ACCC to test newly-minted B2B unfair terms regime

Published On 31/03/2017 | By Helena Kanton | Enforcement, Reform

The new B2B unfair terms regime is being put to the test by the ACCC with a number of in-depth industry-specific investigations underway

Hot on the heels of the ACCC’s 2017 enforcement priorities comes a clear warning from the ACCC that it will take enforcement action this year against multiple companies under the new B2B unfair terms regime.  This follows an ACCC report late last year and a number of complaints to the ACCC in this area.

In November last year, in anticipation of the commencement of the new regime, the ACCC undertook a targeted review of 46 standard form small business contracts in seven industries that represented a high level of complaints to the ACCC about standard form agreement terms.  These industries were (1) advertising; (2) retail leasing; (3) franchising; (4) agriculture; (5) independent contracting; (6) telecommunications; and (7) waste management.  The ACCC published a report outlining its observations from this review.

However, the ACCC noted that while some businesses removed or amended terms from their standard form agreements that the regulator identified as problematic, not all did so.  In addition, the ACCC has already received 48 complaints from businesses about unfair terms in the 4 or so months since the new regime commenced.

The ACCC says that it identified a number of terms as being potentially unfair but that these continue to be used in standard form contracts, including:

  • clauses affording the unreasonable ability to end or cancel an agreement;
  • broad indemnity clauses or clauses granting excessive limitations on liability, which give one party the broad and unreasonable power to protect itself against loss or damage at the expense of small businesses;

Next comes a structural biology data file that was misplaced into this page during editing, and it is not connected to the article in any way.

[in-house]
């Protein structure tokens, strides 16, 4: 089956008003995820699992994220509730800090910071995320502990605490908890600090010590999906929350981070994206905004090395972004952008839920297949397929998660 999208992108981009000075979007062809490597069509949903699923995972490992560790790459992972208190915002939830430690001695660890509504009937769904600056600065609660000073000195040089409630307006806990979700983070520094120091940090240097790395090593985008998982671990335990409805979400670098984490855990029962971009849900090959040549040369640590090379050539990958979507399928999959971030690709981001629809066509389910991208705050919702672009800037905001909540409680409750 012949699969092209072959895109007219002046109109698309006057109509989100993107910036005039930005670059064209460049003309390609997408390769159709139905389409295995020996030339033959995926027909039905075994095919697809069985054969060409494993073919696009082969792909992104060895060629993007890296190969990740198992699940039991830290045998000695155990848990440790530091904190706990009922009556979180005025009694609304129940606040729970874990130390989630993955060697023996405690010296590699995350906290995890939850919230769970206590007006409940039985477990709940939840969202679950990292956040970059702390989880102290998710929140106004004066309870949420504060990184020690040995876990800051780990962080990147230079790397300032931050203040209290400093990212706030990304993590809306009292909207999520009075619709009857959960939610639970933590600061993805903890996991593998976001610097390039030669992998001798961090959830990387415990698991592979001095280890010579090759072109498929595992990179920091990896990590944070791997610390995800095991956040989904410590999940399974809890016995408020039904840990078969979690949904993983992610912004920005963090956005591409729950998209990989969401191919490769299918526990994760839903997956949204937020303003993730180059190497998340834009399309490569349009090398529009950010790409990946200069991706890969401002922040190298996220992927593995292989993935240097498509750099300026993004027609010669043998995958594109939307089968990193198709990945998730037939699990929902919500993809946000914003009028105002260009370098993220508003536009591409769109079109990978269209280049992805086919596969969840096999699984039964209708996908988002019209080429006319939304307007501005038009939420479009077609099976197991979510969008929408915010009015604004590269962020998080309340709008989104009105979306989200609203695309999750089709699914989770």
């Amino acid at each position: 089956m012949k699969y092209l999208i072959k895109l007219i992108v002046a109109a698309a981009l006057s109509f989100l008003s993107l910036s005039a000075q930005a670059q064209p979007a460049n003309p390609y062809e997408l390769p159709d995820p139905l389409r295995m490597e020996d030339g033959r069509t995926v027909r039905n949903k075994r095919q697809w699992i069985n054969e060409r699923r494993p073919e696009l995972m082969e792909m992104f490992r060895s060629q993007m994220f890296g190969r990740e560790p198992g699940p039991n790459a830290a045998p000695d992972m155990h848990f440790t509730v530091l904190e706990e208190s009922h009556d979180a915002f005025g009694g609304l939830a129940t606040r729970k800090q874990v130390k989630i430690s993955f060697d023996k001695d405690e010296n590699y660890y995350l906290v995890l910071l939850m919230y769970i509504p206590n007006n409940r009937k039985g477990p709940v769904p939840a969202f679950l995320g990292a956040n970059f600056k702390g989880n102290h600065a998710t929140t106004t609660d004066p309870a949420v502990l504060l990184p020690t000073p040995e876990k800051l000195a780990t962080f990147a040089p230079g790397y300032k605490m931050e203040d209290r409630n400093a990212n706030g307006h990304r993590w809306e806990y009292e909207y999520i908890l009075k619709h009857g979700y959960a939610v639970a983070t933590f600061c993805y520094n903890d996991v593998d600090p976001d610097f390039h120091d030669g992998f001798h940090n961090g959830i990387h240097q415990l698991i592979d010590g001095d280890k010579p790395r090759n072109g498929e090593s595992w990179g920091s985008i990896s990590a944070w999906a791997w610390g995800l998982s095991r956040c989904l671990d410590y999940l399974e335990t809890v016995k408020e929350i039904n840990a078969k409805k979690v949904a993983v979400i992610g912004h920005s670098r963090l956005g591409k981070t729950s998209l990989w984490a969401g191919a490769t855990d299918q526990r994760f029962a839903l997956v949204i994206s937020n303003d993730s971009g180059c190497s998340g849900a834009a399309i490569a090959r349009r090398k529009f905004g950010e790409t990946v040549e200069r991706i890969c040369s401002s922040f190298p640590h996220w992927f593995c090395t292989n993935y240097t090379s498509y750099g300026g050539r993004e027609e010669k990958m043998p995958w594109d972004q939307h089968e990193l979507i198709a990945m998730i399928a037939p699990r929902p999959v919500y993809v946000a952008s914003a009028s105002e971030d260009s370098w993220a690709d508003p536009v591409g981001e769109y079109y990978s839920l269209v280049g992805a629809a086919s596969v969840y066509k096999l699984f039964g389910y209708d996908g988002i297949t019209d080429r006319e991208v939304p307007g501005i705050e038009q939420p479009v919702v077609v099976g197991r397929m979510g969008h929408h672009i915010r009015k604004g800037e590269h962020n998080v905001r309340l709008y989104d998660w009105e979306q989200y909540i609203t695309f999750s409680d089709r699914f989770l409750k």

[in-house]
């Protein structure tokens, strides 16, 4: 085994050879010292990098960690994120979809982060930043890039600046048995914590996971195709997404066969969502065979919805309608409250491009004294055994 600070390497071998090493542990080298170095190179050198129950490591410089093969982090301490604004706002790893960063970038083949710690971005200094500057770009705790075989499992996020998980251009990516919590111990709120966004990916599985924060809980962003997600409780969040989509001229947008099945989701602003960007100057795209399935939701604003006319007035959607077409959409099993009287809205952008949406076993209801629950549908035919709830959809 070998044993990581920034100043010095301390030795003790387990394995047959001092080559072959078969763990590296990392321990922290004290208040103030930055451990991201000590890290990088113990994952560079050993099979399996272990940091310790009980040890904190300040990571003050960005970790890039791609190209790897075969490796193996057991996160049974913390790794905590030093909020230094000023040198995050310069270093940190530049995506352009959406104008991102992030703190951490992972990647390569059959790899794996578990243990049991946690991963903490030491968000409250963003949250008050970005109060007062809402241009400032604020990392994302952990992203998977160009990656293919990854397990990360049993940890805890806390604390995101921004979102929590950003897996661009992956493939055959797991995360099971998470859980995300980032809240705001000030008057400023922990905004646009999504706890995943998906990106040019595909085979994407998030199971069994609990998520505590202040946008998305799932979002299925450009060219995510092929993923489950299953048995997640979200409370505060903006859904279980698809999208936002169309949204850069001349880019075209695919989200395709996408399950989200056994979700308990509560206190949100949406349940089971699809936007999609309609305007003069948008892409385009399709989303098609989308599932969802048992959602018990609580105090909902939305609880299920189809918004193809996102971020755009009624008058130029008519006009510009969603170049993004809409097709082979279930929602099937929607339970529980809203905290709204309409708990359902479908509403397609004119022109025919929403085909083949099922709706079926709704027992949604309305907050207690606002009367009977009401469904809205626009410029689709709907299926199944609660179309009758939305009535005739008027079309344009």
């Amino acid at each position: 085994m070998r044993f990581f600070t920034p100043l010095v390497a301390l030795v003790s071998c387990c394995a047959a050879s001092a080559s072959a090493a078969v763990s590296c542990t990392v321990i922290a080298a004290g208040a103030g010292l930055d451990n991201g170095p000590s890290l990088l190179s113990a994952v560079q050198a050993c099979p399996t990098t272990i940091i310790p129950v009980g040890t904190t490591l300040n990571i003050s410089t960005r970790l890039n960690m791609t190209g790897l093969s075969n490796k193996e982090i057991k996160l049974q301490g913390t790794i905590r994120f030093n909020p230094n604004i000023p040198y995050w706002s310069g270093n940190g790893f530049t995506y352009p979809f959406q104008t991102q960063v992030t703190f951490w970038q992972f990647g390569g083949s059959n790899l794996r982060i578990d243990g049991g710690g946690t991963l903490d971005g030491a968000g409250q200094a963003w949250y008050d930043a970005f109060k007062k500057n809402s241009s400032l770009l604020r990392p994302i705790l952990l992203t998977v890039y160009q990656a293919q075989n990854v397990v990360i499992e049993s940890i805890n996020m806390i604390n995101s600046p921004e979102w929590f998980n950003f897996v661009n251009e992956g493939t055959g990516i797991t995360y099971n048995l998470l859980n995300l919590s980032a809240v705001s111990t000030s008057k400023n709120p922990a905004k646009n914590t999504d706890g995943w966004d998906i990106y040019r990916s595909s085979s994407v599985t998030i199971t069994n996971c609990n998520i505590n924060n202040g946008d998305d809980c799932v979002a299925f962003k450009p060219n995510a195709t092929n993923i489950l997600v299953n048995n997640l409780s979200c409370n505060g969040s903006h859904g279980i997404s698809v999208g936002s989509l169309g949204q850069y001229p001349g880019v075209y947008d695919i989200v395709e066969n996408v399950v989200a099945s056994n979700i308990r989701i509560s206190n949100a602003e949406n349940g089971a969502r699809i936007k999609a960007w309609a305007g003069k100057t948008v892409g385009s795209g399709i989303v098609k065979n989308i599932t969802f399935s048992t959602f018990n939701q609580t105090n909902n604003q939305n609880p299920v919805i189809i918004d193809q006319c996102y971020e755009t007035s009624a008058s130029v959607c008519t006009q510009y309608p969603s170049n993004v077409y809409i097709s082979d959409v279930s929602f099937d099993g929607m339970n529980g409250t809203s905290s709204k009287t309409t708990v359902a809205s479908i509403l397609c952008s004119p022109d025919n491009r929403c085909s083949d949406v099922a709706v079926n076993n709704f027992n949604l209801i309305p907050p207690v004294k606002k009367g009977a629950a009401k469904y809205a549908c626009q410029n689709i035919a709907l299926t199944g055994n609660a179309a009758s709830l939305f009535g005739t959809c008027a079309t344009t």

• clauses providing one party with the ability to unilaterally change the terms of a contract; and
  • clauses which unreasonably limit or prevent small businesses from exiting their contracts.

The regulator has reported that a number of in-depth investigations have already commenced in relation to the use to the use of potentially unfair terms in B2B contracts.  These investigations were commenced either due to issues identified by the ACCC in its November 2016 report, or as a result of the complaints received from small businesses.  In addition to the above listed “problematic” clauses, one further “area of investigation” identified by the ACCC is unfair payment terms and commercial practices that have the effect of delaying the time that suppliers will be paid.

Against this backdrop, ACCC Deputy Chair Dr Michael Schaper has stated that the ACCC will take enforcement against multiple companies this year, noting that:

“Our enforcement teams are looking at a variety of contract across a range of industries…Businesses that seek to tip the scales too far in their favour at the expense of small businesses leave themselves open to court action by the ACCC”. 

Take care – B2B unfair terms a 2017 priority

The ACCC’s position is not surprising.  The regulator made it clear earlier this year that one of its key enforcement priorities in 2017 is to ensure that small businesses receive protection under the new B2B unfair terms regime.

It is ultimately the role of the Court to determine whether a contractual term is “unfair”.  However the ACCC’s willingness to investigate and pursue enforcement action against large businesses who have not heeded its earlier warnings about “problematic clauses”, and its preparedness to test the boundaries of the law, should provide further impetus for businesses to review their standard form contracts, to avoid scrutiny from the ACCC in this area.

Recap of the new regime

As we have previously blogged, the extension of the unfair terms regime under the Australian Consumer Law (ACL) to certain business-to-business contracts took effect on 12 November 2016.  The extended regime applies to:

  • standard form contracts;
  • where one of the businesses contracting has fewer than 20 employees; and
  • the upfront contract value is less than $300,000 in a single year or is less than $1 million if the contract runs over more than one year

(for more detail on the regime, see our earlier blog here).

Photo credit: Flicker / Keith Williamson (re-sized/ colour change) / CC 2.0.
By Helena Kanton and Melissa Monks 

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About The Author

is a solicitor based in the Melbourne office of King & Wood Mallesons.

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